The United Nations’ Committee on the Rights of Child has formally added violence against animals to a list of unacceptable acts that a child should never have to witness.
It’s the first time that animal abuse has been elevated into the human rights domain in the UN’s legally binding Human Rights Charter — a move that also signals to participating States that preventing and ending animal abuse deserves increased and serious attention.
The change came in the form of General Comment 26, which now reads, “Children must be protected from all forms of physical and psychological violence and from exposure to violence, such as domestic violence or violence inflicted on animals.”
A growing number of studies — known as “link” studies — have established evidence that viewing or witnessing violence against animals can negatively impact the social development of children.
The European Link Coalition, which has long championed for adding animal cruelty to the recognized list of inadmissible violences, said the addition has far-reaching implications.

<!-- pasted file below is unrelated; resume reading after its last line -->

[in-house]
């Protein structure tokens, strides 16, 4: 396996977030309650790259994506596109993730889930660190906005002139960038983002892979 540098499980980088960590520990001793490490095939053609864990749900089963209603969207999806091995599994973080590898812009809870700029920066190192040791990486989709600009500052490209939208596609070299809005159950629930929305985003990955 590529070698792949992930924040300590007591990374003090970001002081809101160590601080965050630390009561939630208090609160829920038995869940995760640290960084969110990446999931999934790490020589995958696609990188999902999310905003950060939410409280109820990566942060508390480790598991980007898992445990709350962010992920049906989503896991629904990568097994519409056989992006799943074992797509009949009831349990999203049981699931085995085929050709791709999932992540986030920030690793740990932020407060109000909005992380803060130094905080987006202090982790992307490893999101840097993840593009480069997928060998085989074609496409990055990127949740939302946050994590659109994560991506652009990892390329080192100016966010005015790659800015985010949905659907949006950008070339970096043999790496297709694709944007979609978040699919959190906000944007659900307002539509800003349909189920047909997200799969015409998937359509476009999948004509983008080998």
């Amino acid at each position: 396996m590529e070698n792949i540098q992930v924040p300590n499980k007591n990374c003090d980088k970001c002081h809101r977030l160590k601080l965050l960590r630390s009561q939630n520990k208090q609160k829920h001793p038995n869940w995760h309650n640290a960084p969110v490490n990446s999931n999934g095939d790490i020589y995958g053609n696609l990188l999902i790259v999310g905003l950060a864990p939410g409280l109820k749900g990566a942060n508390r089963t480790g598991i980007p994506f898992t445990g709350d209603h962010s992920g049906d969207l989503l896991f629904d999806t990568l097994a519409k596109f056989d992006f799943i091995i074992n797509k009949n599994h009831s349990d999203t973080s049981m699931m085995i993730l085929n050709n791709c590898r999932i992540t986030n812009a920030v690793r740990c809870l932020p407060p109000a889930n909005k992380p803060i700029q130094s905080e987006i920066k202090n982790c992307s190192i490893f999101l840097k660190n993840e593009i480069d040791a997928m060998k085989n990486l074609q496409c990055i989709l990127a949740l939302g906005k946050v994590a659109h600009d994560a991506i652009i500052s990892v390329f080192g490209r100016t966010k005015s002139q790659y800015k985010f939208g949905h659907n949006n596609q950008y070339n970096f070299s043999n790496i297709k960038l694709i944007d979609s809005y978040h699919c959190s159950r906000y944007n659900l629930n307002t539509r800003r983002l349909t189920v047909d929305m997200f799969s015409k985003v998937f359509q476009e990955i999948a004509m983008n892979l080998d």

“This should mean that no child can be taken trophy hunting, to attend bull fighting or animal sacrifice rituals,” said the Coalition’s Malcolm Plant. “It should also mean creating laws to protect children from violence against animals within their homes.”
The Coalition also noted that governments that choose to ignore, or condone, exposing children to acts of violence against animals now could arguably be committing human rights violations.
Lady Freethinker applauds this momentous step toward ensuring that animal cruelty is perceived and recognized as intolerable.
We hope that member States immediately enact concrete laws that will help ensure no child has to witness sadistic animal cruelty in its many forms — whether that’s youth forced to work in the dog and cat meat trades worldwide or children who view animal torture on social media platforms.
If you haven’t already, please sign our petition urging accountability for online users who create and post videos of animal cruelty and for the social media platforms that promote and facilitate them.